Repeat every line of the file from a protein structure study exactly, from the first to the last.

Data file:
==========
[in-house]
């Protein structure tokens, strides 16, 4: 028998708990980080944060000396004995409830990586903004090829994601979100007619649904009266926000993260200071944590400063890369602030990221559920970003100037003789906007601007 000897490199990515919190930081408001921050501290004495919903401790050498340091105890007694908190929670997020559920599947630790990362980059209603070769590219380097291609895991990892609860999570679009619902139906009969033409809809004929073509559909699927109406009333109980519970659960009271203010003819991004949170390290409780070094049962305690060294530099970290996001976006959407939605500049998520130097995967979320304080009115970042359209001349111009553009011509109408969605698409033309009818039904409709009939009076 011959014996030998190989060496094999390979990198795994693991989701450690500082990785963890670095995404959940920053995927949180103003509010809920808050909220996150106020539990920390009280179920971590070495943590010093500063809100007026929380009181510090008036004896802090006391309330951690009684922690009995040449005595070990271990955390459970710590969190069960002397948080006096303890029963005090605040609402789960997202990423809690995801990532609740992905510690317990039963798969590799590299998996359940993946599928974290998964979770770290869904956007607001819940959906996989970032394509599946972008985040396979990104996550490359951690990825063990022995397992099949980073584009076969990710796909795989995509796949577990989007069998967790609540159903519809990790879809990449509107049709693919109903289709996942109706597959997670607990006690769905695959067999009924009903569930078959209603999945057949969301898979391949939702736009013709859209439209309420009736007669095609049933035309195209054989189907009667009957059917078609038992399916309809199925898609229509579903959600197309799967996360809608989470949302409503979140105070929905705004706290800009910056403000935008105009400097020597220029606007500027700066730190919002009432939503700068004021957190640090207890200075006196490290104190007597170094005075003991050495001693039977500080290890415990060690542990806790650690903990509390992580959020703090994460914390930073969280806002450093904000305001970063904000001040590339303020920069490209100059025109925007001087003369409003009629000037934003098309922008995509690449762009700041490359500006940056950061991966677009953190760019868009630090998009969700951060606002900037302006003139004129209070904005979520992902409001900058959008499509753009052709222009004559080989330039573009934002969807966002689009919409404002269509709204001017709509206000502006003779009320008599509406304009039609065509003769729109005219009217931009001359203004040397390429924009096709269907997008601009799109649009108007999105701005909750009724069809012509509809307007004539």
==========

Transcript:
[in-house]
């Protein structure tokens, strides 16, 4: 028998708990980080944060000396004995409830990586903004090829994601979100007619649904009266926000993260200071944590400063890369602030990221559920970003100037003789906007601007 000897490199990515919190930081408001921050501290004495919903401790050498340091105890007694908190929670997020559920599947630790990362980059209603070769590219380097291609895991990892609860999570679009619902139906009969033409809809004929073509559909699927109406009333109980519970659960009271203010003819991004949170390290409780070094049962305690060294530099970290996001976006959407939605500049998520130097995967979320304080009115970042359209001349111009553009011509109408969605698409033309009818039904409709009939009076 011959014996030998190989060496094999390979990198795994693991989701450690500082990785963890670095995404959940920053995927949180103003509010809920808050909220996150106020539990920390009280179920971590070495943590010093500063809100007026929380009181510090008036004896802090006391309330951690009684922690009995040449005595070990271990955390459970710590969190069960002397948080006096303890029963005090605040609402789960997202990423809690995801990532609740992905510690317990039963798969590799590299998996359940993946599928974290998964979770770290869904956007607001819940959906996989970032394509599946972008985040396979990104996550490359951690990825063990022995397992099949980073584009076969990710796909795989995509796949577990989007069998967790609540159903519809990790879809990449509107049709693919109903289709996942109706597959997670607990006690769905695959067999009924009903569930078959209603999945057949969301898979391949939702736009013709859209439209309420009736007669095609049933035309195209054989189907009667009957059917078609038992399916309809199925898609229509579903959600197309799967996360809608989470949302409503979140105070929905705004706290800009910056403000935008105009400097020597220029606007500027700066730190919002009432939503700068004021957190640090207890200075006196490290104190007597170094005075003991050495001693039977500080290890415990060690542990806790650690903990509390992580959020703090994460914390930073969280806002450093904000305001970063904000001040590339303020920069490209100059025109925007001087003369409003009629000037934003098309922008995509690449762009700041490359500006940056950061991966677009953190760019868009630090998009969700951060606002900037302006003139004129209070904005979520992902409001900058959008499509753009052709222009004559080989330039573009934002969807966002689009919409404002269509709204001017709509206000502006003779009320008599509406304009039609065509003769729109005219009217931009001359203004040397390429924009096709269907997008601009799109649009108007999105701005909750009724069809012509509809307007004539």